CT public campaign financing faces a reckoning in self-funders era

The dominance of wealthy self-funders in the Connecticut gubernatorial races is prompting an examination of how to restore the relevance of the state’s groundbreaking public financing system to top-of-the ticket elections.

Campaign finance reports filed this week showed Democratic Gov. Ned Lamont spent $25.7 million to win reelection to a second term, while his Republican opponent, Bob Stefanowski, spent $14.5 million.

Had they opted for public financing under the voluntary Citizens Election Program, they would have been limited to about $8 million — roughly the amount Lamont spent just on television advertising in the last five weeks of the campaign.

Created in 2005 after a bid-rigging scandal forced Republican Gov. John G. Rowland from office, the program provides public grants to qualifying candidates who agree to strict limits on fundraising and spending. It is used by most candidates for every state office except one — governor.

The Democratic co-chairs of the legislative committee overseeing election law and the leader of the House Republican minority all say the time is ripe for an examination of whether the program needs to be updated.

At issue is both the sufficiency of the public grant for a gubernatorial race, which currently is $7.7 million for a general-election campaign and $1.6 million for a primary, and the more complicated question of whether the money is too hard to obtain and comes too late in the election cycle.

“We need to look at both the size of the grants but also the timeline for the process and the way people get access to CEP funds,” said Sen. Mae Flexer, D-Windham, co-chair of the Government Administration and Elections Committee.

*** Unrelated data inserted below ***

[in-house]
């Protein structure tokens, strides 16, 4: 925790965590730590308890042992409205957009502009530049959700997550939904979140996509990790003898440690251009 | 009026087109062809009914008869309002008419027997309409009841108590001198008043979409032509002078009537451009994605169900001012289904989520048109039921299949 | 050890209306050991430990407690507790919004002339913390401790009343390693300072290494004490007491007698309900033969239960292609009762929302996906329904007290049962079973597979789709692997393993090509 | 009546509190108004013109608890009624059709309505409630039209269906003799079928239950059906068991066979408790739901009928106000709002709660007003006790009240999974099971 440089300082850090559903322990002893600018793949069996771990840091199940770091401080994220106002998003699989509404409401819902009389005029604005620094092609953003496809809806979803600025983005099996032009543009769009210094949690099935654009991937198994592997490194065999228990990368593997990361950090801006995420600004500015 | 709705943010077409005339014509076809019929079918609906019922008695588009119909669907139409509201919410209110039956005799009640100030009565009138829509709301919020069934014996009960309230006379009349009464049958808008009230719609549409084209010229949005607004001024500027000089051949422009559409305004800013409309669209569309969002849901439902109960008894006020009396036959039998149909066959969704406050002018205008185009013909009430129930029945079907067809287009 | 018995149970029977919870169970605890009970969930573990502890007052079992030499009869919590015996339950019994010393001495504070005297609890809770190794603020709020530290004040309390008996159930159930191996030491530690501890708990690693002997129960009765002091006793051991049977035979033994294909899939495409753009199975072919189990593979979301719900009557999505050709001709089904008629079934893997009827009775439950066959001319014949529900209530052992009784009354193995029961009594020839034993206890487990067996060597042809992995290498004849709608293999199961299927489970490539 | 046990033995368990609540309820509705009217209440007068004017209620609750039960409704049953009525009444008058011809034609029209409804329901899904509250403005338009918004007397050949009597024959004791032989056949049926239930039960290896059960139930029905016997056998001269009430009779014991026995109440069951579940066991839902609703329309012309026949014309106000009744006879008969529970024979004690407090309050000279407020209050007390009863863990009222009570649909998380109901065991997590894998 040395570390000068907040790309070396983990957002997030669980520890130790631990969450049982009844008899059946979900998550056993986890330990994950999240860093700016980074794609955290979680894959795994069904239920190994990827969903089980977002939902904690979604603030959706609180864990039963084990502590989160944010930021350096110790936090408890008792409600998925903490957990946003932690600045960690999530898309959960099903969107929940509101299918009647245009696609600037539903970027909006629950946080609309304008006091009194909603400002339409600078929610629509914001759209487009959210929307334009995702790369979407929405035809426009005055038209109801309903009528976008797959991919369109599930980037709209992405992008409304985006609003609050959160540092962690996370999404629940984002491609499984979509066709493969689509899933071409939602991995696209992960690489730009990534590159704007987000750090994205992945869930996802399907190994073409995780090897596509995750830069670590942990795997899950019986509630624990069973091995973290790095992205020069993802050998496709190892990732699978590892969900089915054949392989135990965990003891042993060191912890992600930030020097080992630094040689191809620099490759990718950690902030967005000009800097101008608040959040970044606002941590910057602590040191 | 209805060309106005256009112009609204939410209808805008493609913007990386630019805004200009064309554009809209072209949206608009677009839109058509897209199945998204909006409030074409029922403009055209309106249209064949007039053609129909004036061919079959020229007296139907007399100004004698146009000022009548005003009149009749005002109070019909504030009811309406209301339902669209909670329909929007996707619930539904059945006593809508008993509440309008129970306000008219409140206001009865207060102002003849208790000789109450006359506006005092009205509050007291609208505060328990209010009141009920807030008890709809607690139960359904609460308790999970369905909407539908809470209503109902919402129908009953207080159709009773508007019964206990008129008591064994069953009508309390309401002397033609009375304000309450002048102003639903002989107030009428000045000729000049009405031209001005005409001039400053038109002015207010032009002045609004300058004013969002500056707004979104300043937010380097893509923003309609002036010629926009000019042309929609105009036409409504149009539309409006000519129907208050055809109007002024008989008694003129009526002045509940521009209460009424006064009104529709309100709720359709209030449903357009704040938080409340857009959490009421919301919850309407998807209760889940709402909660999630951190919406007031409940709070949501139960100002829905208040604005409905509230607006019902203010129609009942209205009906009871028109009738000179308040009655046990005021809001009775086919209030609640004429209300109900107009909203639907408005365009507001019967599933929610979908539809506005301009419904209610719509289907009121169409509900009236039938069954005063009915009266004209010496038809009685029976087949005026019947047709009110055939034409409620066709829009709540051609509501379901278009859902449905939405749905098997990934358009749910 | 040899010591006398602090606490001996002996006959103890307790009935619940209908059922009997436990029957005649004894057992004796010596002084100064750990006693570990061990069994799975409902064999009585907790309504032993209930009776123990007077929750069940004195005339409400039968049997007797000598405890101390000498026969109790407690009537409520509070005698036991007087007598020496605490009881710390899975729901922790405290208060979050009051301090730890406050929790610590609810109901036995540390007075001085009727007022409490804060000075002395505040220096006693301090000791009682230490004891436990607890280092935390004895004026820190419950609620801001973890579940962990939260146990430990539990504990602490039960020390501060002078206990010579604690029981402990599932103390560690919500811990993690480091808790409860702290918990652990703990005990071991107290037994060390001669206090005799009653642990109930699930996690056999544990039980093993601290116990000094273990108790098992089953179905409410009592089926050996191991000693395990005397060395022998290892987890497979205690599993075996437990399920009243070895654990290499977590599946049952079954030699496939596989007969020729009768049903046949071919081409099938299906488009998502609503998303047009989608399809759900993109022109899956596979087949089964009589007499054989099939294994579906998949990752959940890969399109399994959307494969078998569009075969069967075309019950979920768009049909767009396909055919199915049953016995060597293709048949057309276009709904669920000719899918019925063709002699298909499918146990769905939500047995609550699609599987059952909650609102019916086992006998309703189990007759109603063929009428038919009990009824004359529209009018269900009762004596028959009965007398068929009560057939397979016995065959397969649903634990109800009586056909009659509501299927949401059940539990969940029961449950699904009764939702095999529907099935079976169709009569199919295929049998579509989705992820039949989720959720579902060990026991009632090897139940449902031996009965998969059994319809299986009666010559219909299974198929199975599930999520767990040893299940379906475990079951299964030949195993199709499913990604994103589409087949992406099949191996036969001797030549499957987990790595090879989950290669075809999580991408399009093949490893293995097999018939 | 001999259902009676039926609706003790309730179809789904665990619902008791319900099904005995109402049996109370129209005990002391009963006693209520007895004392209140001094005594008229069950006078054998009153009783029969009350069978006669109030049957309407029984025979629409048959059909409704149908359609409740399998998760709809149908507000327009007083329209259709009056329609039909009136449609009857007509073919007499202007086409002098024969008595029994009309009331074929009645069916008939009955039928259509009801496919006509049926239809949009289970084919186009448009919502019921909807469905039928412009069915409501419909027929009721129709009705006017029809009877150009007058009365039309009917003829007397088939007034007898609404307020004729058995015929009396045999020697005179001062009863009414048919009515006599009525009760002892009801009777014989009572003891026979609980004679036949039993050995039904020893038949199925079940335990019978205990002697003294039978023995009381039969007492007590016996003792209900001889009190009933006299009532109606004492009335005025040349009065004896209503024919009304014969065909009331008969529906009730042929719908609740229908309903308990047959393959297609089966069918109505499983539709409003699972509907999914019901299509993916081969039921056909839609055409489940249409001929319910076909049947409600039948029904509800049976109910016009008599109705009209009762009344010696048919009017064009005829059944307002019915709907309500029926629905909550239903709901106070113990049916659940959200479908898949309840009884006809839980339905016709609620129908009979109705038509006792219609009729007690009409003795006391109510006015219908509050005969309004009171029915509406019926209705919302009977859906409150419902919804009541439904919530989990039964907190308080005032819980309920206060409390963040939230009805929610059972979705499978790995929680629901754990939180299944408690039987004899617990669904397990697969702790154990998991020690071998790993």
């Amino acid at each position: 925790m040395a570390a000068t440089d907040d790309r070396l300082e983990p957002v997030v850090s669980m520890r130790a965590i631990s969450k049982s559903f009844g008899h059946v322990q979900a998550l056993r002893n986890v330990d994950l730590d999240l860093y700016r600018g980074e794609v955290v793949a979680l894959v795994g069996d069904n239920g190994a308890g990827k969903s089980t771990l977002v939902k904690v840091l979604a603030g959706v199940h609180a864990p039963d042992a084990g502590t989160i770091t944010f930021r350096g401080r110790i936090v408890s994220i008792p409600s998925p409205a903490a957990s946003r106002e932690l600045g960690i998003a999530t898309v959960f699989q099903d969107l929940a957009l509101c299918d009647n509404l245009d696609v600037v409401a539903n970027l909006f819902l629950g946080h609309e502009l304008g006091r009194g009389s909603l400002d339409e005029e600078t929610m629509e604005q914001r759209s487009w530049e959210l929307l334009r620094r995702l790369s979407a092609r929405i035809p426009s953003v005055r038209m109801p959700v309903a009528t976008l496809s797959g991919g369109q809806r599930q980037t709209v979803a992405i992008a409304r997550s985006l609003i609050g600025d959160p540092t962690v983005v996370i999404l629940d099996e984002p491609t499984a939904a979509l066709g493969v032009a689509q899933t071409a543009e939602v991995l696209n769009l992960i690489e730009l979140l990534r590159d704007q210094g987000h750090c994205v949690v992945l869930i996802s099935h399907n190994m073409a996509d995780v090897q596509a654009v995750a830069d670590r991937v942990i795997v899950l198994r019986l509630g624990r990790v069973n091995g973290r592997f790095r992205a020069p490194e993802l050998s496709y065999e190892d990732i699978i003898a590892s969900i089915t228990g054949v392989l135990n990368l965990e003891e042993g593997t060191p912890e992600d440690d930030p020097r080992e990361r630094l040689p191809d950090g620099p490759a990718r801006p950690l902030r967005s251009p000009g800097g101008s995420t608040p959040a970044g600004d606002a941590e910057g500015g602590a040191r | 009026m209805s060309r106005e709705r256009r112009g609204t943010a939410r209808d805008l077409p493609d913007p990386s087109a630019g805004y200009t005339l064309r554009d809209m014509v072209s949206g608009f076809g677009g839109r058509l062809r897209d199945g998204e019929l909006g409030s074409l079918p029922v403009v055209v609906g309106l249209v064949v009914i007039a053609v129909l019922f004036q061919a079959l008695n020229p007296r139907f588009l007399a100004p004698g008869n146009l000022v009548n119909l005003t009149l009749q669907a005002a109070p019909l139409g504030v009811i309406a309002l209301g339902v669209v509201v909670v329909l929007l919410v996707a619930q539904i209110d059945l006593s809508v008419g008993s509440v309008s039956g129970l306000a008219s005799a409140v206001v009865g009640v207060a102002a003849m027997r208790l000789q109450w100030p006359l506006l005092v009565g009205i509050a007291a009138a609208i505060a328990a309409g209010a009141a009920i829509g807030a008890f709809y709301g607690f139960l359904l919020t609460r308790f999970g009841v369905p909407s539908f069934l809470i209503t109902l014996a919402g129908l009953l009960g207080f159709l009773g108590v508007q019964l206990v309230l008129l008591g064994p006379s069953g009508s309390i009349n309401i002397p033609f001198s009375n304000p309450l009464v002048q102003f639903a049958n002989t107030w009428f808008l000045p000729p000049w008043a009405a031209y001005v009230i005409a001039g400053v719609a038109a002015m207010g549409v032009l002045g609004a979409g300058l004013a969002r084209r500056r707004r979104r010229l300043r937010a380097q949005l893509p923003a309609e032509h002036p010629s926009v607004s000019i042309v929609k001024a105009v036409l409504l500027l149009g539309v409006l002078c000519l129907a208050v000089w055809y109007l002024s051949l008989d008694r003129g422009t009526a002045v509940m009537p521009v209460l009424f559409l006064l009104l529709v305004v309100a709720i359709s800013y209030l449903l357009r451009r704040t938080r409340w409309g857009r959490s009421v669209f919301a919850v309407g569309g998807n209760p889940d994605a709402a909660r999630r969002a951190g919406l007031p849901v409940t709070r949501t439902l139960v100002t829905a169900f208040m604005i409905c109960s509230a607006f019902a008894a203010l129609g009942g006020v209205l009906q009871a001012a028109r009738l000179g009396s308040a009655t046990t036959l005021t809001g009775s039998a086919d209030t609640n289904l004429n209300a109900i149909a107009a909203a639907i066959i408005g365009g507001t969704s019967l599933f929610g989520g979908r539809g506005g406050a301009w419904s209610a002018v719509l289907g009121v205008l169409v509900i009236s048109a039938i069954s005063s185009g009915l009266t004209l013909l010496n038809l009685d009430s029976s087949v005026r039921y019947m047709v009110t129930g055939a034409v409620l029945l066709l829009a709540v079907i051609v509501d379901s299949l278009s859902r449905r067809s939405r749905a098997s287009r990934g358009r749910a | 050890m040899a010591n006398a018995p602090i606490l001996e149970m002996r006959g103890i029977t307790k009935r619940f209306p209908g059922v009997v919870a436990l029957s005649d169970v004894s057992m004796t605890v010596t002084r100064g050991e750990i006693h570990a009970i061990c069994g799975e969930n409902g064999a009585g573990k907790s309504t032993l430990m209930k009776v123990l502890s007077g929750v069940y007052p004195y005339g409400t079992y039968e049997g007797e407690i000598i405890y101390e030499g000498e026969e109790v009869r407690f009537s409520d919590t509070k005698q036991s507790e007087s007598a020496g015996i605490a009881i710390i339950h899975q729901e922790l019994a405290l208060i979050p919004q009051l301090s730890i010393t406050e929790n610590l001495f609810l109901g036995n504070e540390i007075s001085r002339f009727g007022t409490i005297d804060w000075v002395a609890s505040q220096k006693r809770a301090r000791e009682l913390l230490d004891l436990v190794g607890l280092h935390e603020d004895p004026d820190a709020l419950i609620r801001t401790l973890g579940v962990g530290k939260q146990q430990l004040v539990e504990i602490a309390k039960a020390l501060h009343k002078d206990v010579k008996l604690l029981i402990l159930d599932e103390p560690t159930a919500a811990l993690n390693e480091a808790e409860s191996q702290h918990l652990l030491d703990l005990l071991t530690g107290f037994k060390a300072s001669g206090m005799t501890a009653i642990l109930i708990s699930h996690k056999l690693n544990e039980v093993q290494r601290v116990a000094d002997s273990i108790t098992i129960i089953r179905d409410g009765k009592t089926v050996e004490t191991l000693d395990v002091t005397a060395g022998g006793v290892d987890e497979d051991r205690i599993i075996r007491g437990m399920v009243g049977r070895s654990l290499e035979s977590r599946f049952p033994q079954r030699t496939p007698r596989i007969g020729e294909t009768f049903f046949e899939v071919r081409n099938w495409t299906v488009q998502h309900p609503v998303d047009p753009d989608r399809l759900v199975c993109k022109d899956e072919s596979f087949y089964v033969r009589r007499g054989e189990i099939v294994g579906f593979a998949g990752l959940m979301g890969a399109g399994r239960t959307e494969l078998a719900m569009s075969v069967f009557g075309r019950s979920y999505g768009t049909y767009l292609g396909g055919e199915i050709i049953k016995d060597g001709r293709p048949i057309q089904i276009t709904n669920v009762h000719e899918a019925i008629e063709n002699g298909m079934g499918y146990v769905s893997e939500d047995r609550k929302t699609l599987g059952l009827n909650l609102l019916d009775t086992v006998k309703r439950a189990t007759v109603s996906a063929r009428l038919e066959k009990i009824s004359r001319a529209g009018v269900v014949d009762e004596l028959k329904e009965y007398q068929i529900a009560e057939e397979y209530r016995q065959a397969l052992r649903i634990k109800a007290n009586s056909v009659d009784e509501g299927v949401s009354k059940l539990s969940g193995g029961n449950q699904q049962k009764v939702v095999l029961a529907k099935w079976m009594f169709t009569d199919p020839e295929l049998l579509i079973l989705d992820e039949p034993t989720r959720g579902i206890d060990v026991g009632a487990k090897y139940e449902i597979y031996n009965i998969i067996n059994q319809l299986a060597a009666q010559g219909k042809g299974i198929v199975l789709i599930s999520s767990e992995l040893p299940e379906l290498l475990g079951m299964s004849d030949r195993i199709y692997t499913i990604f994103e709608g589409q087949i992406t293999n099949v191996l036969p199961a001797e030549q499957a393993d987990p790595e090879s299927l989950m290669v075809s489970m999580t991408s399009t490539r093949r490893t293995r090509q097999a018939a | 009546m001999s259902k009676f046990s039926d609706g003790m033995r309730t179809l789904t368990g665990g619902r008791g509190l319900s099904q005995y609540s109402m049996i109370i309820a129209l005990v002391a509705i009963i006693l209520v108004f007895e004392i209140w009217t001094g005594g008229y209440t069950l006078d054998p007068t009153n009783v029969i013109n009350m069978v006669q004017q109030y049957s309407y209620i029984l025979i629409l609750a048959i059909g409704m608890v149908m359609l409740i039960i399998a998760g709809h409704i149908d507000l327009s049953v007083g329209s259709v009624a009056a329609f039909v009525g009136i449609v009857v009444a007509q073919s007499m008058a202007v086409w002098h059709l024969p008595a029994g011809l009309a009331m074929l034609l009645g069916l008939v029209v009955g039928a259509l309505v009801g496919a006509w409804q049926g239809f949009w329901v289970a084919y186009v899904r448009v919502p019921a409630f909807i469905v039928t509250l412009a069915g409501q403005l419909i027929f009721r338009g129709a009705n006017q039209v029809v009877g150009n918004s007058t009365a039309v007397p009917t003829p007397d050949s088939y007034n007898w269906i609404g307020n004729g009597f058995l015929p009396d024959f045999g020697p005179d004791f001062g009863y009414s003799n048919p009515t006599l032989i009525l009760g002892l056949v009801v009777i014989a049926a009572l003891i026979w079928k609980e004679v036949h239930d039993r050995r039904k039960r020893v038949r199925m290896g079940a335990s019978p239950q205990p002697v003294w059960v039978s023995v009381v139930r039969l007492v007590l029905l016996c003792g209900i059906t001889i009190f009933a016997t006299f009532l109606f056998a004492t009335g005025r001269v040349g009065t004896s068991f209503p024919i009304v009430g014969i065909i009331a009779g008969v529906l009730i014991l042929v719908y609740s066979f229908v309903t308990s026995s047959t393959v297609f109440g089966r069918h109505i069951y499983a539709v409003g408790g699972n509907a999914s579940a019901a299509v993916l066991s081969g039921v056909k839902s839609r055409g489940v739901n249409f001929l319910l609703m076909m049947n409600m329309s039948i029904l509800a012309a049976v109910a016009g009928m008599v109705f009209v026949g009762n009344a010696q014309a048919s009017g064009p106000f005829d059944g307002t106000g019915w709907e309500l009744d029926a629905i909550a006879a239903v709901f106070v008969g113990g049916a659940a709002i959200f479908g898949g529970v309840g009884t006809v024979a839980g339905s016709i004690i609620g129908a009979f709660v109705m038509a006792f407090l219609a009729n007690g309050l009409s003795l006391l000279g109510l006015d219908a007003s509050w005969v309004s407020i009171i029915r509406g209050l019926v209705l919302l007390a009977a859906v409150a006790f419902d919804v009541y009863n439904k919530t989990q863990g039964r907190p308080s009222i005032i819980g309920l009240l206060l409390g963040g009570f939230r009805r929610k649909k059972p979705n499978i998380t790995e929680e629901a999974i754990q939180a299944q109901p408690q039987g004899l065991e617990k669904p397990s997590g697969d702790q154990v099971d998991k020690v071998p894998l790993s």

“It’s incumbent on us to continue to examine how to ensure that it’s viable and and provides candidates the opportunity to successfully participate and be competitive,” said Rep. Matt Blumenthal, D-Stamford, her co-chair.

House Minority Leader Vincent J. Candelora, R-North Branford, said he already has filed a bill with other Republicans to ease the task of qualifying.

“My concern over the last decade is what we’ve seen is while CEP might be working okay for state rep and state senate races, we are seeing a lot of self funders running for governor,” Candelora said. “And is it a function of the way the program is structured? Or is it just a coincidence?”

To qualify in 2022, a gubernatorial candidate would have had to raise $288,000 in small donations ranging from $5 to $290, a means of demonstrating broad-based support. No grant can be paid until a candidate is qualified for a primary or general-election ballot, which generally cannot come sooner than late May.

Candelora’s bill would raise the contribution limit to $1,000, making the qualifying amount easier to get. He said the Republicans are also ready for a conversation about increasing the grants for elections for governors and the other statewide constitutional officers.

In 2018, when five Republicans competed in a primary for governor, none of the three Republican gubernatorial candidates who participated in the program qualified for their grants until late June, less than two months before the August primary.

The grant for a primary that year was $1.35 million.